In a world divided by factions based on virtues, Tris learns she's Divergent and won't fit in. When she discovers a plot to destroy Divergents, Tris and the mysterious Four must find out what makes Divergents dangerous before it's too late.
Set in a futuristic dystopia where society is divided into five factions that each represent a different virtue, teenagers have to decide if they want to stay in their faction or switch to another - for the rest of their lives. Tris Prior makes a choice that surprises everyone. Then Tris and her fellow faction-members have to live through a highly competitive initiation process to live out the choice they have made. They must undergo extreme physical and intense psychological tests, that transform them all. But Tris has a secret that she is Divergent, which means she doesn't fit into any one group. If anyone knew, it would mean a certain death. As she discovers a growing conflict that threatens to unravel her seemingly peaceful society, this secret might help her save the people she loves... or it might destroy her.Written by
Four takes the initiates to the wall on the train. When the train stops, the initiates exit the train and we can see the landscape and the wall through the train window. A bush is visible and we can see rust stains on the wall. When the camera raises over the top of the train to show the initiates walking toward the wall the bush is not there and the stains on the wall are in different places. See more »
Beatrice 'Tris' Prior:
We're lucky to be in the city. They say the war was terrible, that the rest of the world was destroyed. Our founders built the wall to keep us safe, and they divided us into five groups, factions, to keep the peace. The smart ones, the ones who value knowledge and logic, are in Erudite. They know everything. Amity farm the land. They're all about kindness and harmony, always happy. Candor value honesty and order. They tell the truth, even when you wish they wouldn't. And then ...
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The Summit Entertainment and Red Wagon Productions logos appear orange and semi-holographic. See more »
The thoughts going through my head during the majority of this movie was: "Has this really been published as a book?" and "This seems like something I could write". And I just don't tell myself that, it actually seems vaguely similar to something I wrote years ago on an exam.
Welcome to a world where all the guys look strangely familiar and have forgettable names. Apparently there has been some sort of war that almost wiped out humanity. A small part of the population has however managed to seal Chicago off. The founding fathers of this society has clearly been reading up on dystopia and has come to a conclusion that Hunger Games is the way to go. Only smaller. This is all acted out where plot holes are blatantly overlooked and the identity of a character really isn't that big a deal.
Suffering from a lot of vibes similar to that of the vastly inferior first Hunger Games movie. One can see a movie going for the same social commentary void of the core originality. The originality was also lacking, although not to the same degree, in the aforementioned film.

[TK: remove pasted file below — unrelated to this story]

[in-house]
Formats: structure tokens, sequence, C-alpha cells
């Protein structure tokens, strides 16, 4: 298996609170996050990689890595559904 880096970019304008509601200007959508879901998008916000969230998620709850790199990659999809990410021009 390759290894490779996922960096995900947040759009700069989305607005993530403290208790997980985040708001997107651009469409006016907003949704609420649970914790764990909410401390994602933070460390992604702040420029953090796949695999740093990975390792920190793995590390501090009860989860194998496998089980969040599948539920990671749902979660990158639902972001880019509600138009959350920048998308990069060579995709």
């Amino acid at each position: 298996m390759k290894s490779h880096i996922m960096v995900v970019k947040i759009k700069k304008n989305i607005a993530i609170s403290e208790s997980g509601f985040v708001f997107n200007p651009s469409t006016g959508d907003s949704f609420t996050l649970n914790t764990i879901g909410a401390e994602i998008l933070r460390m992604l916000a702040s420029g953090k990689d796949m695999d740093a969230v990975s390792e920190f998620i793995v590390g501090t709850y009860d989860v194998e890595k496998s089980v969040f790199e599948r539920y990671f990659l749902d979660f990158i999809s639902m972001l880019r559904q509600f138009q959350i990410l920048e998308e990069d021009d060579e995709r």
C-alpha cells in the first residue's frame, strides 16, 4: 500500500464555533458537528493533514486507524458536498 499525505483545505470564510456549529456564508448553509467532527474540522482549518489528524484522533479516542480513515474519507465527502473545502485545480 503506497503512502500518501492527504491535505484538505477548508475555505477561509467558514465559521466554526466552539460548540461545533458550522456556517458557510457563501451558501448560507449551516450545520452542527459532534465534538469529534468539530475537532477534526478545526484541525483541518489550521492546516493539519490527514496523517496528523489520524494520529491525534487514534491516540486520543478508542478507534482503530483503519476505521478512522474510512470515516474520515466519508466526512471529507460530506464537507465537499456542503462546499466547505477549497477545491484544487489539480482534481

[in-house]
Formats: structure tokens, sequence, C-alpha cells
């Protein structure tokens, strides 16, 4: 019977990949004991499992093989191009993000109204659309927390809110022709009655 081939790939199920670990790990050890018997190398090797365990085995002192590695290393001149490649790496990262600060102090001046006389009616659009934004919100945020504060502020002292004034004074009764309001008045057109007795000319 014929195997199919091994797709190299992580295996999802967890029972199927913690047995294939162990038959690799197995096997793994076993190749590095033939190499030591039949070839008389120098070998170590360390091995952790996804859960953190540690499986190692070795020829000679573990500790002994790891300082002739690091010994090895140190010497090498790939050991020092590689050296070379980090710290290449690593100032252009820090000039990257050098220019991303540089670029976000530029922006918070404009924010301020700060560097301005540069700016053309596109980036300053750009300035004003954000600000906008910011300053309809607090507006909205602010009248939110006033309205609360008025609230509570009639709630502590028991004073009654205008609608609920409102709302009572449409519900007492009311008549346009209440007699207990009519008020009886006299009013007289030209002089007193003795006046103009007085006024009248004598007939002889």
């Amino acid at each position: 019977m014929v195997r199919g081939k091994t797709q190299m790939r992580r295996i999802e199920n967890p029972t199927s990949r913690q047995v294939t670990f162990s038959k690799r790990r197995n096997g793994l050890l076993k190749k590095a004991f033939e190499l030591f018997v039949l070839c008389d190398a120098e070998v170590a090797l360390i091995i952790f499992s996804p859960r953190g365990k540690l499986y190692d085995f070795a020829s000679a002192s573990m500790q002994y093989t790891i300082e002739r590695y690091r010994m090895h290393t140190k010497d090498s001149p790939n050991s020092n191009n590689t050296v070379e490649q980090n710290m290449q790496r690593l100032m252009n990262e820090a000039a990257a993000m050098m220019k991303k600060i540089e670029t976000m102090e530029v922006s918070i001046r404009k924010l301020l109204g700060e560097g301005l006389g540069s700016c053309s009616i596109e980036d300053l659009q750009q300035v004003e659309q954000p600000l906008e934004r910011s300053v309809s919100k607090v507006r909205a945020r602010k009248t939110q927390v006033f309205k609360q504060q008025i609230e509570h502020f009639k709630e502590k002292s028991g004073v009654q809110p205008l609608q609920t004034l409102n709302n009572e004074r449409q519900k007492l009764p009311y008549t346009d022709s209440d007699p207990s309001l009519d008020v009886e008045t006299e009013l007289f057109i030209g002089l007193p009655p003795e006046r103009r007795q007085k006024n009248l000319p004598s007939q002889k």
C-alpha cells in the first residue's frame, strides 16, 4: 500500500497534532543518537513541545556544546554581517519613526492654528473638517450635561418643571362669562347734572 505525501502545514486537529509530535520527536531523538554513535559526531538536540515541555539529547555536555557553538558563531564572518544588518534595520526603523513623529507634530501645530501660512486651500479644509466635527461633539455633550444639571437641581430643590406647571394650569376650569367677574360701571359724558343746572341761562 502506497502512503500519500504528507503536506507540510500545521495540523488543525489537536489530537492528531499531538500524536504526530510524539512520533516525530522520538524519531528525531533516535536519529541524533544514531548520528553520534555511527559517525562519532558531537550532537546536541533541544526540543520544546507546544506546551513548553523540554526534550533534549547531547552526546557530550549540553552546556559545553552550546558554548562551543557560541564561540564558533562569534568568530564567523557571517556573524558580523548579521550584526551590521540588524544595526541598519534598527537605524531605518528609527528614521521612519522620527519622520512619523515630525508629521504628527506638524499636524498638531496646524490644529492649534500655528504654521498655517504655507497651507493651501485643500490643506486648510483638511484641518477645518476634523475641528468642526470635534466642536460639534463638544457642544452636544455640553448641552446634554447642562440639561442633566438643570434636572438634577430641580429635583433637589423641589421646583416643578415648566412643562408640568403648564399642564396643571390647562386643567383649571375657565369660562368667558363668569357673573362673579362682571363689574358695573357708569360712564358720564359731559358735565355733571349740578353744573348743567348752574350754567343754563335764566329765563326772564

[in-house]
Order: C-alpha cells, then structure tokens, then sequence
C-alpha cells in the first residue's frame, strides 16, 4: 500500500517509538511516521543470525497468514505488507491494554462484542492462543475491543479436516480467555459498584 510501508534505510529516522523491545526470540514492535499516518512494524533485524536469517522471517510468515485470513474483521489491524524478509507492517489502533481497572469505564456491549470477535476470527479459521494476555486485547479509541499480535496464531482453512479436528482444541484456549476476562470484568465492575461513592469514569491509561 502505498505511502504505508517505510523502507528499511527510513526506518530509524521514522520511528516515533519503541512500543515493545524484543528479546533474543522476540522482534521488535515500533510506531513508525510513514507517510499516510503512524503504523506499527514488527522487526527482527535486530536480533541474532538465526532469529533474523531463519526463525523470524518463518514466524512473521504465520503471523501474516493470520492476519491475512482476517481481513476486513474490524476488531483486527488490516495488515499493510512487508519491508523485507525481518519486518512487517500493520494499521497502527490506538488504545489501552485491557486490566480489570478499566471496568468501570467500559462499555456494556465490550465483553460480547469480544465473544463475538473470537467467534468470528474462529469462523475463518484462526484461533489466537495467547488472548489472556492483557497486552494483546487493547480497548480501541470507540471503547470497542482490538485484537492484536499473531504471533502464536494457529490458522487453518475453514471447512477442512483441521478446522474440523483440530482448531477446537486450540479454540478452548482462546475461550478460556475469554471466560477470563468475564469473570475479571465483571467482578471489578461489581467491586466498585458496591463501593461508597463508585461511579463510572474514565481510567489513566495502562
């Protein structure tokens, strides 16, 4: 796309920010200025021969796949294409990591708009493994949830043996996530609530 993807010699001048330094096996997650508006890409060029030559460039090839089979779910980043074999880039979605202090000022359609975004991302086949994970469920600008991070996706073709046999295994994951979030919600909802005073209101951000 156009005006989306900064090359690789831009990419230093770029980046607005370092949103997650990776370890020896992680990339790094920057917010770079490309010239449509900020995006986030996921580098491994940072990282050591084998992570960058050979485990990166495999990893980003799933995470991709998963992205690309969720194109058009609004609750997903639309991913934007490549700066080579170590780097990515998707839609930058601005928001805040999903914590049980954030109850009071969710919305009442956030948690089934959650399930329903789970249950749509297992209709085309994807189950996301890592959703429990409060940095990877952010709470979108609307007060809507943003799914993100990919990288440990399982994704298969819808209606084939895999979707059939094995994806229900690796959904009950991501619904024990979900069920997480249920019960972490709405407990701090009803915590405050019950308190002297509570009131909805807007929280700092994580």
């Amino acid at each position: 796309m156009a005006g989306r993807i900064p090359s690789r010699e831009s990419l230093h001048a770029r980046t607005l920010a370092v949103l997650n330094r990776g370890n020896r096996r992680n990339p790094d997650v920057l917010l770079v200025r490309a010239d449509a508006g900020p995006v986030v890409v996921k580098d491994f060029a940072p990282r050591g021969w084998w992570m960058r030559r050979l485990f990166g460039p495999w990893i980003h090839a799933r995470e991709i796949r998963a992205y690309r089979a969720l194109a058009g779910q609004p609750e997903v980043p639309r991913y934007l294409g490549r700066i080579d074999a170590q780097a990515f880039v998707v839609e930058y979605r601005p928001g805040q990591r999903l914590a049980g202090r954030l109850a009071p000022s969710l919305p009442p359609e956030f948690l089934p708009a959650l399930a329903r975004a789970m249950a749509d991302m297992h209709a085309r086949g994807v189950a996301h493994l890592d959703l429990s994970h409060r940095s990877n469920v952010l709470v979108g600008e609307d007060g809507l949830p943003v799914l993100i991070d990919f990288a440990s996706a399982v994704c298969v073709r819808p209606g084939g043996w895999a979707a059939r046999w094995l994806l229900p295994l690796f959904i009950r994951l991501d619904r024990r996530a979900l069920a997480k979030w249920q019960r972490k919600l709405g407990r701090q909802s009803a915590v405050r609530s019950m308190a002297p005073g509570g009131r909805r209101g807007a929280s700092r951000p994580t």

This obviously isn't to much of a problem seeing as how it's really not THAT similar in the way the movie gets the message across, but there are very similar traits to this film and you can draw some lines that would be hard to credit for being original. As I haven't read the book i can't say if that's something to blame on the author of the book or the writers working on the screenplay. To me it seems like whoever was in charge of what was going on towards the end of the film got a bit sick of working on this.
There are scenes in this movie where you may find the dialogue laughable or spine-tingling and cringeworhty. This goes for the story as well, when you're not able to tell where this movie is headed it takes a turn for the worse. However, don't worry, the guy next to me proved that predicting this movie from start to end isn't really an achievement.
I'm not gonna say that the acting was terrible, but it had it's definitive weak moments. Towards the end, and I don't think this will surprise anyone, there is a crying scene. It may actually be one of the most annoying moments I've ever seen on the silver screen or on any screen for that matter.
I could go on pointing everything that is wrong with this movie, but i won't. There are redeeming factors to this movie. I think the cinematography has some shining moments, maybe with a bitter aftertaste of pretentiousness. Anyone familiar with the musical works of Woodkid will know that his music has cinematic traits as a result of several years behind the camera, which I personally think is great. It really goes along well with this trendy and "not-so-dark-dystopian" world.
Ultimately it seems like a mix of Equilibrium and, as i already have mentioned to the point where it becomes boring(much like the message of this movie) The Hunger Games. You take the mush, cover it in 100$ bills, add a relatable teenage identity crisis, some predictable romance and overthrowing of a government and you have yourself a hit, at least among the younger generation.
Clearly though they haven't gotten it all wrong. My younger sister at the age of 16, seemed to think much better of this film. Hmmm... Go figure.
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